„home” network (with server)








Firewall

protects network against external traffic
(more later)


Physically Protected Network Perimeter



Firewall



Internal

Server

User’s

Workstation

(
Client
)

27

Section
5



Computer

Security

and Information Assurance

©

2006
-
2010
by Leszek T. Lilien





Virtual private network (VPN) (2)



Example
VPN connection scenario












VPN restricts

/

filters access to „home” server/network


Only „private” accesses allowed


=> public network access feels like private network

1



C authenticates to firewall



(firewall passes user’s authentic. data to authentic. server [not



shown], which decides whether authentication is OK)

2


Firewall replies with encryption key



(after negotiating with C a session encryption key)

3



C and S communicate via encrypted
tunnel

Physically Protected Network Perimeter



Firewall



1

2

3

Internal

Server

User’s

Workstation

(
Client
)

28

Section
5



Computer

Security

and Information Assurance

©

2006
-
2010
by Leszek T. Lilien





(iii) PKI and certificates

(1)


Public key
infrastructure

(
PK
I
) = enables use of public key
cryptography
(asymmetric cryptography)


Usually in large & distributed environment




Elements
of PKI:

1)

Policies

(higher level than procedures)


Define rules of operation


E.g., how to handle keys and sensitive info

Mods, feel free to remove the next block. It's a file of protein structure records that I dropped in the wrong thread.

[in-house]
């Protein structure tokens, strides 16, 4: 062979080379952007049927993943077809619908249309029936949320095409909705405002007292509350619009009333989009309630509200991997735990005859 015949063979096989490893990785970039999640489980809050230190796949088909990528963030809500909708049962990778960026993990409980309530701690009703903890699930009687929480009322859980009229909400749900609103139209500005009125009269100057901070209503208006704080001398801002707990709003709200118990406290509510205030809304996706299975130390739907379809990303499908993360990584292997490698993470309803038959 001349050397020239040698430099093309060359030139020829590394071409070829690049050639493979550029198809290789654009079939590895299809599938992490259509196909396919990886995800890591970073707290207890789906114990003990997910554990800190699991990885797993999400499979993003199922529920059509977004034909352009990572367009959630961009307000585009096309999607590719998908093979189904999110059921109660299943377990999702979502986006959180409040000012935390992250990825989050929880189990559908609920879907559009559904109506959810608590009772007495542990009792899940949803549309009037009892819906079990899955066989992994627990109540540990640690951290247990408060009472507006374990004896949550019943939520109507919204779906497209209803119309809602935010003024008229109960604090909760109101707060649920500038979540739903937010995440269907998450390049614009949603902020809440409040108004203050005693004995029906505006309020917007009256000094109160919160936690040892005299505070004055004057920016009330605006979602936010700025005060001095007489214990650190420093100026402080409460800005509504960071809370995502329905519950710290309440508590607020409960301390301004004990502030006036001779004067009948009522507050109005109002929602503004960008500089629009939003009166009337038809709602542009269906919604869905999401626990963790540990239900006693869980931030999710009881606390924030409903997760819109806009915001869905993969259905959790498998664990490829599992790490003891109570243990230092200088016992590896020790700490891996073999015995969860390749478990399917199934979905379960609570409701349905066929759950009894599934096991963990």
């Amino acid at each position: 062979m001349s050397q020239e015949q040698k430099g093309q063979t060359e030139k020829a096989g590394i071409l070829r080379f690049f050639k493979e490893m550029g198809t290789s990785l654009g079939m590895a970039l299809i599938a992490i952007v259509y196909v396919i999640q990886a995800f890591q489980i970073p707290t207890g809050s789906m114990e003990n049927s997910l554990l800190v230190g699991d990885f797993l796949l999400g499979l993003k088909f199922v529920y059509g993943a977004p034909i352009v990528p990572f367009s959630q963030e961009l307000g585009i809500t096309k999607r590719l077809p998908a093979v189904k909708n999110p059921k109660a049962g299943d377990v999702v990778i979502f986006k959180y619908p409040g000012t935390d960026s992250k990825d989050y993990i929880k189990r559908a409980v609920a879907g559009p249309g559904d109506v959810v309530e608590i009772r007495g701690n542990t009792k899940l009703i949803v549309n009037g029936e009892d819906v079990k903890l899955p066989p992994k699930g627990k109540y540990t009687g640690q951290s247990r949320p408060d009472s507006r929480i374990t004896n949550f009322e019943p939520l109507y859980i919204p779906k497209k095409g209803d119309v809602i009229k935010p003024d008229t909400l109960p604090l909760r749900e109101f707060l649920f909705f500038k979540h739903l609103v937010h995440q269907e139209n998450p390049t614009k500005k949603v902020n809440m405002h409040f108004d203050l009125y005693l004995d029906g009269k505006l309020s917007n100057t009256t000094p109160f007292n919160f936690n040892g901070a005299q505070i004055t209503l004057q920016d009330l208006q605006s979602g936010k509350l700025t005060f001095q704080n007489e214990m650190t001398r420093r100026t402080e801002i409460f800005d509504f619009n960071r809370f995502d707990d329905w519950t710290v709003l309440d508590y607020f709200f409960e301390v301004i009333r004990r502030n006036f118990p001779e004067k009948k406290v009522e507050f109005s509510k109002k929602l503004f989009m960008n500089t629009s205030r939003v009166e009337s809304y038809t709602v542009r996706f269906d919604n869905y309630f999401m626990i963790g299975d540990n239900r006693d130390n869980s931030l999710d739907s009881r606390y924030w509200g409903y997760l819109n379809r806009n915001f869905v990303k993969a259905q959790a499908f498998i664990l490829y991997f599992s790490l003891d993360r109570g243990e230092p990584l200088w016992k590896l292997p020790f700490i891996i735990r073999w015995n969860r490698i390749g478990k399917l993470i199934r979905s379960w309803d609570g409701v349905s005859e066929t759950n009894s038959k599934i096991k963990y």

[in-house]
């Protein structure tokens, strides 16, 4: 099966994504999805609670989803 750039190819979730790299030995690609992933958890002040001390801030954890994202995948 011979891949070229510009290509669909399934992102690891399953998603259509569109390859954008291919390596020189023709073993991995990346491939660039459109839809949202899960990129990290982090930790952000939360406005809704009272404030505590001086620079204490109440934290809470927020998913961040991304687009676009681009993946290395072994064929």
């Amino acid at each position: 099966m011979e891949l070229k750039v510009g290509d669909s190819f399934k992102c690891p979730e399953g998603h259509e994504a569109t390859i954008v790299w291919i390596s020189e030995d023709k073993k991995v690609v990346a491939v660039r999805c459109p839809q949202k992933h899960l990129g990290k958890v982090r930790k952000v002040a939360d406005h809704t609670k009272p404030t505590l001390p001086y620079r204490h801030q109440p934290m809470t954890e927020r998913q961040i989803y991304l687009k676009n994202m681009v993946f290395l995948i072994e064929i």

E.g., how to match control level to risk level


2)

Procedures

(lower level than policies)


Dictate how keys should be generated, managed,
used


3)

Products


Implement policies and
procedures


Generate, store, manage keys

29

Section
5



Computer

Security

and Information Assurance

©

2006
-
2010
by Leszek T. Lilien





PKI and certificates (2)


PKI
certificate
services:

1)

PKI
creates

certificates


Certificate

binds entity’s identity to entity’s public key


Entity = user or system or application

or ...

2)

PKI
gives out
certificates from its database

3)

PKI
signs

certificates


Adding its credibility to certificate’s authenticity

4)

PKI
confirms/denies validity
of a certificate


When queried about it

5)

PKI
invalidates
/
revokes

certificates


For entities that are no longer certified by PKI

OR


For entities whose private key has been exposed


30

Section
5



Computer

Security

and Information Assurance

©

2006
-
2010
by Leszek T. Lilien





PKI and certificates (3)


PKI
sets up:

1)

Certificate authorities (CAs)

2)

Registration authority


1)

Certificate authority

(
CA
)


CA can be in
-
house or external


E.g., c
ommercial
TTP

as the

trusted third party


CA is
trusted


Entities delegate to CA creation, issuance, acceptance, and